HUSCAP logo Hokkaido Univ. logo

Hokkaido University Collection of Scholarly and Academic Papers >
Institute for Genetic Medicine >
Peer-reviewed Journal Articles, etc >

Phosphorylation-dependent Akt-Inversin interaction at the basal body of primary cilia

Creative Commons License

Files in This Item:
1346.full.pdf4.44 MBPDFView/Open
Please use this identifier to cite or link to this item:

Title: Phosphorylation-dependent Akt-Inversin interaction at the basal body of primary cilia
Authors: Suizu, Futoshi Browse this author →KAKEN DB
Hirata, Noriyuki Browse this author
Kimura, Kohki Browse this author
Edamura, Tatsuma Browse this author
Tanaka, Tsutomu Browse this author
Ishigaki, Satoko Browse this author
Donia, Thoria Browse this author
Noguchi, Hiroko Browse this author
Iwanaga, Toshihiko Browse this author →KAKEN DB
Noguchi, Masayuki Browse this author →KAKEN DB
Keywords: Akt
primary cilia
signal transduction
Issue Date: 15-Jun-2016
Publisher: EMBO Press
Journal Title: EMBO Journal
Volume: 35
Issue: 12
Start Page: 1346
End Page: 1363
Publisher DOI: 10.15252/embj.201593003
Abstract: A primary cilium is a microtubule-based sensory organelle that plays an important role in human development and disease. However, regulation of Akt in cilia and its role in ciliary development has not been demonstrated. Using yeast two-hybrid screening, we demonstrate that Inversin (INVS) interacts with Akt. Mutation in the INVS gene causes nephronophthisis type II (NPHP2), an autosomal recessive chronic tubulointerstitial nephropathy. Co-immunoprecipitation assays show that Akt interacts with INVS via the C-terminus. In vitro kinase assays demonstrate that Akt phosphorylates INVS at amino acids 864-866 that are required not only for Akt interaction, but also for INVS dimerization. Co-localization of INVS and phosphorylated form of Akt at the basal body is augmented by PDGF-AA. Akt-null MEF cells as well as siRNA-mediated inhibition of Akt attenuated ciliary growth, which was reversed by Akt reintroduction. Mutant phosphodeador NPHP2-related truncated INVS, which lack Akt phosphorylation sites, suppress cell growth and exhibit distorted lumen formation and misalignment of spindle axis during cell division. Further studies will be required for elucidating functional interactions of Akt-INVS at the primary cilia for identifying the molecular mechanisms underlying NPHP2.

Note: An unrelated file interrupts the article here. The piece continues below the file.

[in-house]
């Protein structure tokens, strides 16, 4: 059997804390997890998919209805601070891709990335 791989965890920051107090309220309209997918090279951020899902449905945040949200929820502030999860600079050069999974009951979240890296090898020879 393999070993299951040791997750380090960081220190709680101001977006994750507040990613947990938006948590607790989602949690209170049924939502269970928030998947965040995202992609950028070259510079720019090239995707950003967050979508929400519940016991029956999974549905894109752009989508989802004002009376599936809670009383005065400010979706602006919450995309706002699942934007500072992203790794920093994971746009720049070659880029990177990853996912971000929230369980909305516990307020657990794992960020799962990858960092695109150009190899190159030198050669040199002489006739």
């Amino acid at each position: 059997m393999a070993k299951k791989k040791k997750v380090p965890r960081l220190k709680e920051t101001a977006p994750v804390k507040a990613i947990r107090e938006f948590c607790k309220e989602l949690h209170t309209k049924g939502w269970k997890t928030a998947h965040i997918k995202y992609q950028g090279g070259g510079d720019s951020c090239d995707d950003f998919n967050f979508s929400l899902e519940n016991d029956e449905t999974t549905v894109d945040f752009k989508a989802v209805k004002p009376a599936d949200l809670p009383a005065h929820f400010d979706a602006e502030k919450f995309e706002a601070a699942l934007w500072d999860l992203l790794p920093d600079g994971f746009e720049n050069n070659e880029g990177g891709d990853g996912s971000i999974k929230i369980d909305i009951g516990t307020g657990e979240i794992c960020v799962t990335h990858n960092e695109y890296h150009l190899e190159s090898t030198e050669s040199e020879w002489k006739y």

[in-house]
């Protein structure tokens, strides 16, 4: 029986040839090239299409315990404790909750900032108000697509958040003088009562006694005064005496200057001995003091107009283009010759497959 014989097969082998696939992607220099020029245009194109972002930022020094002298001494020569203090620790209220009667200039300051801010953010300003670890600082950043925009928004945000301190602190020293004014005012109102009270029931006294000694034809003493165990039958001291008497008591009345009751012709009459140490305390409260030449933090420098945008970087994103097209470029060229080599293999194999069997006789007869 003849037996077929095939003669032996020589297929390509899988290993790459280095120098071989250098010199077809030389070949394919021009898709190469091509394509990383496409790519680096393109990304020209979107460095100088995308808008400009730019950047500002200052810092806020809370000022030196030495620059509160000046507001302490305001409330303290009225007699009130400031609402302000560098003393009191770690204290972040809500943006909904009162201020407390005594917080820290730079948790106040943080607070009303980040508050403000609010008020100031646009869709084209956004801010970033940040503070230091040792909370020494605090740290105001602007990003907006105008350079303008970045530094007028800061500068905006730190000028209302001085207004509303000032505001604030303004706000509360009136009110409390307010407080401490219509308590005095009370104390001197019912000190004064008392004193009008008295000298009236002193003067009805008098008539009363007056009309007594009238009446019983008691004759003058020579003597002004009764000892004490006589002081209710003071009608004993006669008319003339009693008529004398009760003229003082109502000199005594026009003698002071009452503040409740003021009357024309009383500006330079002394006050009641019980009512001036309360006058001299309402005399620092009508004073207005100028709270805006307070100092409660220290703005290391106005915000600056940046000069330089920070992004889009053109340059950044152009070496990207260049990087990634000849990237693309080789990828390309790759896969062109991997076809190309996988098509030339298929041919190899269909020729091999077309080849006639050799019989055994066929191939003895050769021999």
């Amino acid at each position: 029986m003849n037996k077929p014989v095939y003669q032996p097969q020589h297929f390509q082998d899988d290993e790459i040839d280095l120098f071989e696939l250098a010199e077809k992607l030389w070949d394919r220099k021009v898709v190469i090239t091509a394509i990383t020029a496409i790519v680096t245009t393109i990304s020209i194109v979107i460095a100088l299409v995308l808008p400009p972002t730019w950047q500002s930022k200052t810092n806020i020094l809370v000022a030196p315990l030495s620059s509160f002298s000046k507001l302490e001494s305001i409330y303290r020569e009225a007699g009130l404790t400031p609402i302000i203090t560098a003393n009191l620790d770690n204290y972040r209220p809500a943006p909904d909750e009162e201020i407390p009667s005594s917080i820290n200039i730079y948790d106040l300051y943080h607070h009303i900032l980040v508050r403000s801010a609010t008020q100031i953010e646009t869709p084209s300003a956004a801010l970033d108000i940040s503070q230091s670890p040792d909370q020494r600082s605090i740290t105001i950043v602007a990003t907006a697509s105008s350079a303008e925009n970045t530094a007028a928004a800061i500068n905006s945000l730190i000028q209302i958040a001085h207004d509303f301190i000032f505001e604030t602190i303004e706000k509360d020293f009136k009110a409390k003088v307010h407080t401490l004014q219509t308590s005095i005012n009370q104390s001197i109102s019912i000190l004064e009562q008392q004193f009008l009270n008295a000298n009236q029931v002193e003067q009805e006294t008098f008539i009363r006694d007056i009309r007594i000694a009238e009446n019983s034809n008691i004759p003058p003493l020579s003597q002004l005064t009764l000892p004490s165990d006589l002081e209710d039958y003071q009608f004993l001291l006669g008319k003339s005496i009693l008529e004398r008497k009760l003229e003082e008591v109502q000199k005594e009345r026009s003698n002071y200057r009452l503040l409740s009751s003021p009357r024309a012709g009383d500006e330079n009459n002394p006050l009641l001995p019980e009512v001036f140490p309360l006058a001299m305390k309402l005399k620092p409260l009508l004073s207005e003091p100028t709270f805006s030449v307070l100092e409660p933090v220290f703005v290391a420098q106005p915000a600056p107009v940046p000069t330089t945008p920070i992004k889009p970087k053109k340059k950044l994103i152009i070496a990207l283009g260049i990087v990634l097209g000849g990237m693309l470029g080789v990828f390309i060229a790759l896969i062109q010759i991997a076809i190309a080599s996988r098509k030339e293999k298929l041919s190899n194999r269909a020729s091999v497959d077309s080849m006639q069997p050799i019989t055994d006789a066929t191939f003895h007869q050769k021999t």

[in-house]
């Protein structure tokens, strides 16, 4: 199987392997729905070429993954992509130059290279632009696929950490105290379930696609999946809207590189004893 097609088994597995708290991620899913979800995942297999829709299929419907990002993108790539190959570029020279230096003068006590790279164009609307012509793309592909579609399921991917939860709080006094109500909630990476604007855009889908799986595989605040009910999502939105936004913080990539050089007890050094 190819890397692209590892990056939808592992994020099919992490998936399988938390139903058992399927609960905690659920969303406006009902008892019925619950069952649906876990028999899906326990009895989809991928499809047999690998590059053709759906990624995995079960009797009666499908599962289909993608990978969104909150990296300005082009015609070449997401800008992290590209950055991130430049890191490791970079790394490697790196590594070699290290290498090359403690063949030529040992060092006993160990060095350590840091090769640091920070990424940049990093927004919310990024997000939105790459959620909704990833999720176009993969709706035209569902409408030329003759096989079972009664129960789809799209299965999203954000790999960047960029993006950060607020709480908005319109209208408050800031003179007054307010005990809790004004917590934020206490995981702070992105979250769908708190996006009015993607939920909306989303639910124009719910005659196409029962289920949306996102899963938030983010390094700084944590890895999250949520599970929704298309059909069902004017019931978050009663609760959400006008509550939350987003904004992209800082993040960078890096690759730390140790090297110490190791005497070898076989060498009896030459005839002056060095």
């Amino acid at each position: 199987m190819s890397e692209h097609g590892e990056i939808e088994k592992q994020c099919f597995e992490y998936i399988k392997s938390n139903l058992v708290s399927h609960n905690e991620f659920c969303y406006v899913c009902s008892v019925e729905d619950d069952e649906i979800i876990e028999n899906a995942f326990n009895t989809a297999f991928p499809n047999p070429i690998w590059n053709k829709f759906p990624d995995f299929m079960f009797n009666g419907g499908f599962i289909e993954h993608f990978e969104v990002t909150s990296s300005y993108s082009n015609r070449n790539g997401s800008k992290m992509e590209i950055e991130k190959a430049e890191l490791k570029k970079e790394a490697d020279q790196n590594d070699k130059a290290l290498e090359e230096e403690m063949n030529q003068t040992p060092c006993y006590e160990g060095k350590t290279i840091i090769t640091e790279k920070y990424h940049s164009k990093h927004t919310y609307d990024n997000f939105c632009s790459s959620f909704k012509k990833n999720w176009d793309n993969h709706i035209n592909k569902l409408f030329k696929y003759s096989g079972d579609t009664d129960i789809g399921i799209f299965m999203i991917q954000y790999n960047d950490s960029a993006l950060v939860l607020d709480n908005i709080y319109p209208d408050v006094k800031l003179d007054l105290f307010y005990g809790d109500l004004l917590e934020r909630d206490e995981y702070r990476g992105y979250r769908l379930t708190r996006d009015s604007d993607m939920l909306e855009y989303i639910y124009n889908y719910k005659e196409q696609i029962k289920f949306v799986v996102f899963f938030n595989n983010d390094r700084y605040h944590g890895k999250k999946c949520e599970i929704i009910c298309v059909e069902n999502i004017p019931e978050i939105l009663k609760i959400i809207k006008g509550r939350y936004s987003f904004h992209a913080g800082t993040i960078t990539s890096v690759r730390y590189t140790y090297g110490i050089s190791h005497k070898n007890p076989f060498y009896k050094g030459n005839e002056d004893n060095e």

Type: article
Appears in Collections:遺伝子病制御研究所 (Institute for Genetic Medicine) > 雑誌発表論文等 (Peer-reviewed Journal Articles, etc)

Submitter: 野口 昌幸

Export metadata:

OAI-PMH ( junii2 , jpcoar )

MathJax is now OFF:


Feedback - Hokkaido University